There are many problems with the Act, but one raises particular concern. The 2013 tax adversely impacts the most successful of the closely held businesses operating as limited liability companies, S corporations, or other pass-through tax entities. Additionally, though not discussed herein, because deficit spending was not addressed, no solution to the country’s fiscal problems has been reached. We are still peering over the edge of a fiscal cliff, with spending cut issues, debt ceiling issues and undoubtedly more tax issues to be dealt with before March 1, 2013.
Individuals with pass-through tax entity income
According to the Congressional Research Service, pass-through tax entities (principally S corporations and LLCs) represent over half of the business income in the United States. These are now the predominate form of closely held business and a source of much of the current job growth. Such business income, even when retained in the business, is included in the owners’ individual taxable income.
The active owners of pass-through entities are classified as self-employed, and the passive owners who provide capital for the business are investors with investment income. The Act increases the income tax rate to 39.6 percent on individual taxpayers (including owners of pass-through entities on the income remaining in the business) with adjusted gross income (“AGI”) above specified thresholds (generally $400,000 or $450,000).
This 39.6% increase also interfaces with other increases effective in 2013 to raise the tax burden further. For example:
a) the phasing out personal exemptions and phasing down itemized deductions for taxpayers with income above $250,000 (individuals), $300,000 (married filing jointly and surviving spouses), $275,000 (head of households) or $150,000 (married filing separately) which is simply a back door rate increase;
b) a new .9 percent increase in the self-employment tax for self-employment income in excess of $250,000 (married filing separately) and $200,000 (individuals);
c) an increase in the capital gains tax rate to 20 percent for taxpayers in the 39.6 percent bracket; and
d) the new 3.8 percent tax on investment income for taxpayers in the 33 percent bracket.
Compare this to the rates for publicly traded C-corporations. The maximum C corporation tax rate of 35% is currently the highest in the developed world and a recognized impediment to U.S. global competitiveness. The Act raises the non-corporate business tax rate for successful pass-throughs from the 35 percent maximum (the same as corporations) to:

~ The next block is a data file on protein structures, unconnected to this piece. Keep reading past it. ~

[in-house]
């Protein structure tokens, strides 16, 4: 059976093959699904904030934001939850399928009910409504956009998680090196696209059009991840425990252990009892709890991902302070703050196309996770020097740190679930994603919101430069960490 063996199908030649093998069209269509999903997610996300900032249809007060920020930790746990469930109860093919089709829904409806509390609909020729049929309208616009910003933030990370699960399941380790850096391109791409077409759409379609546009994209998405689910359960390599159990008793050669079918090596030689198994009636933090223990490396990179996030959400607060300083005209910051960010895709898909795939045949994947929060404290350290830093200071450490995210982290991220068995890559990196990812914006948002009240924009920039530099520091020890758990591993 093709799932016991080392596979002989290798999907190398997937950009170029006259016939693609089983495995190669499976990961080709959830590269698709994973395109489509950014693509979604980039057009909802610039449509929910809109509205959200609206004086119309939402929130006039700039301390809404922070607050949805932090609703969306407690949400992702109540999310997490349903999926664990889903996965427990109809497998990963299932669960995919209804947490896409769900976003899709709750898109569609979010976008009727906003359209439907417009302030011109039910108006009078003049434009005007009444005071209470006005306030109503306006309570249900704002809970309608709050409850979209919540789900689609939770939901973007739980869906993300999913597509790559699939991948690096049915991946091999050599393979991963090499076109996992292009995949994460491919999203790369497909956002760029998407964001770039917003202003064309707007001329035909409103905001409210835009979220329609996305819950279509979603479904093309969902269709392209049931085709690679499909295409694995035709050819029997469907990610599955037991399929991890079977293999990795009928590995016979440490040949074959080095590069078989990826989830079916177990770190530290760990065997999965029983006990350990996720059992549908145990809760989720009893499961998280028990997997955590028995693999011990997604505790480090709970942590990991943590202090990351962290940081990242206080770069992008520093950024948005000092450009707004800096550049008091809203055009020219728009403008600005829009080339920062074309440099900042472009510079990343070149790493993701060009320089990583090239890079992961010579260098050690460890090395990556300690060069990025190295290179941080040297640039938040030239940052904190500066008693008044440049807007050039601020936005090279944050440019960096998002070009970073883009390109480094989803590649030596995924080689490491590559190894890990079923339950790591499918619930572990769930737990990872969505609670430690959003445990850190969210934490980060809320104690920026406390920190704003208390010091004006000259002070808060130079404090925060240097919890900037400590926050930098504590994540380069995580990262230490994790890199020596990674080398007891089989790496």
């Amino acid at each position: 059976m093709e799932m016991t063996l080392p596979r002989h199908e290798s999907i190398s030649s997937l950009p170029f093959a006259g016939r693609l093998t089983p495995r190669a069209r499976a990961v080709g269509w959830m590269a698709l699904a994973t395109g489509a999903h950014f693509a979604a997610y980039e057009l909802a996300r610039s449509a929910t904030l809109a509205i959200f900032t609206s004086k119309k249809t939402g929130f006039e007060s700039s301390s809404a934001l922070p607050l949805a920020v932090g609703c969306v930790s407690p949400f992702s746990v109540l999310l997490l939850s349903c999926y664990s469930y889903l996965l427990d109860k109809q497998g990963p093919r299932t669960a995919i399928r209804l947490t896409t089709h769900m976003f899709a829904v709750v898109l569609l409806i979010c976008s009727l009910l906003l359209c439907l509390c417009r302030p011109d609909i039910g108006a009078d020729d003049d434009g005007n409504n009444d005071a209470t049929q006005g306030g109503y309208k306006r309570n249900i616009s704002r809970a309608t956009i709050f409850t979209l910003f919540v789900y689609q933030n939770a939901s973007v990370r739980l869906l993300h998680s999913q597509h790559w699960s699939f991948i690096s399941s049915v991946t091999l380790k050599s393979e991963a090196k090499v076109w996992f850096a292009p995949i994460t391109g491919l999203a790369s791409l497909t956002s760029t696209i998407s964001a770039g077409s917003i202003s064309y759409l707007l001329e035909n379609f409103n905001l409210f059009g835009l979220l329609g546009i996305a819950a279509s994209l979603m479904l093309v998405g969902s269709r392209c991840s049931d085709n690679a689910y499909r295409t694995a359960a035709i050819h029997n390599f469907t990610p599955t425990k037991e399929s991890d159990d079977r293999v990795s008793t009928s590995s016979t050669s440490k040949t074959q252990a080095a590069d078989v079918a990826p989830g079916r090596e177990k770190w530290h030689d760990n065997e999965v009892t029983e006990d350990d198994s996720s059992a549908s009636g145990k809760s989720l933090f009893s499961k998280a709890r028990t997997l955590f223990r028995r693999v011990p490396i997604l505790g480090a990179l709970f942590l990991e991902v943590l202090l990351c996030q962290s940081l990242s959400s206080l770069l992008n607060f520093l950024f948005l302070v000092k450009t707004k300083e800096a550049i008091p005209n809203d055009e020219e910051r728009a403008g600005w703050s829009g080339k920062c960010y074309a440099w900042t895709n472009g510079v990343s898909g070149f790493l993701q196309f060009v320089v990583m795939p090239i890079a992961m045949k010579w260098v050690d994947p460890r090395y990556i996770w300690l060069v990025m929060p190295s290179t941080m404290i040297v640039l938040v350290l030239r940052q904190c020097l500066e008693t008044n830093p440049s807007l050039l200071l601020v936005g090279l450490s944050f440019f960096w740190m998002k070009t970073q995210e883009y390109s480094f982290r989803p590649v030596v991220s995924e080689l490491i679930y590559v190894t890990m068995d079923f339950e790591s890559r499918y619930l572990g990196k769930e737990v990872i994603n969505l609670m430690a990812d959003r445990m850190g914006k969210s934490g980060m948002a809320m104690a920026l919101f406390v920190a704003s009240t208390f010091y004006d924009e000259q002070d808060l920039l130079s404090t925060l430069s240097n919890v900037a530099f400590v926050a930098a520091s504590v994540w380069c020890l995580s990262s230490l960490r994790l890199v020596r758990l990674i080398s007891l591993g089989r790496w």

i. a new maximum of 39.6 percent (not including the 2013 additional .9 percent self-employment tax increase and the additional taxes resulting from phased down itemized deductions and loss of personal exemptions) for all active individual owners, and
ii. 39.6 percent plus the new 3.8 percent tax on investment income (total 43.4 percent) for investor owners reaching the specified income thresholds.
For the successful active pass-through owners with sufficient AGI, the new 2013 increase of 4.6 percentage points is a 13 percent increase in the marginal rate (4.6 percent divided by 35 percent) and for investors the combined 4.6 percent income tax and 3.8 percent investment tax is a 25 percent increase in the marginal tax rate (8.4 percent divided by 35 percent). It is impossible for this to have a positive effect on the financial health of the affected businesses, and likely results in less expansion, slower growth, and diminished hiring capacity.
In addition, the rewards for investing (in C corporations or pass-throughs) are diminished for many successful individual investors and active business owners. When the 3.8 percent tax on investment income for taxpayers with AGI in excess of $250,000 is combined with the new capital gains tax, a married taxpayer filing a joint return will have a long term capital gain tax of 15 percent, 18.8 percent or 23.8 percent depending on whether her AGI is below $250,000, between $250,000 and $450,000 or over $450,000.
Dividends are taxed in the same manner as long term capital gains. For taxpayers in the 39.6 percent bracket, the marginal tax increase on capital gains and dividends is 58.7 percent (8.8 percent divided by 15 percent)! Short term capital gains are taxed as investment income and for taxpayers in the 39.6 percent the effective rate is 43.4 percent. (a 24 percent increase from 2012 - 8.4 percent divided by 35 percent). These massive increases are hardly a recipe to encourage investment in U.S. business (corporate or pass-through) or for the operators and investors in pass-through entities to take additional risk (hiring people and otherwise trying to expand the business) for reduced after tax reward.
Griffith practices law as a partner at Waller, where he leads the firm’s tax practice.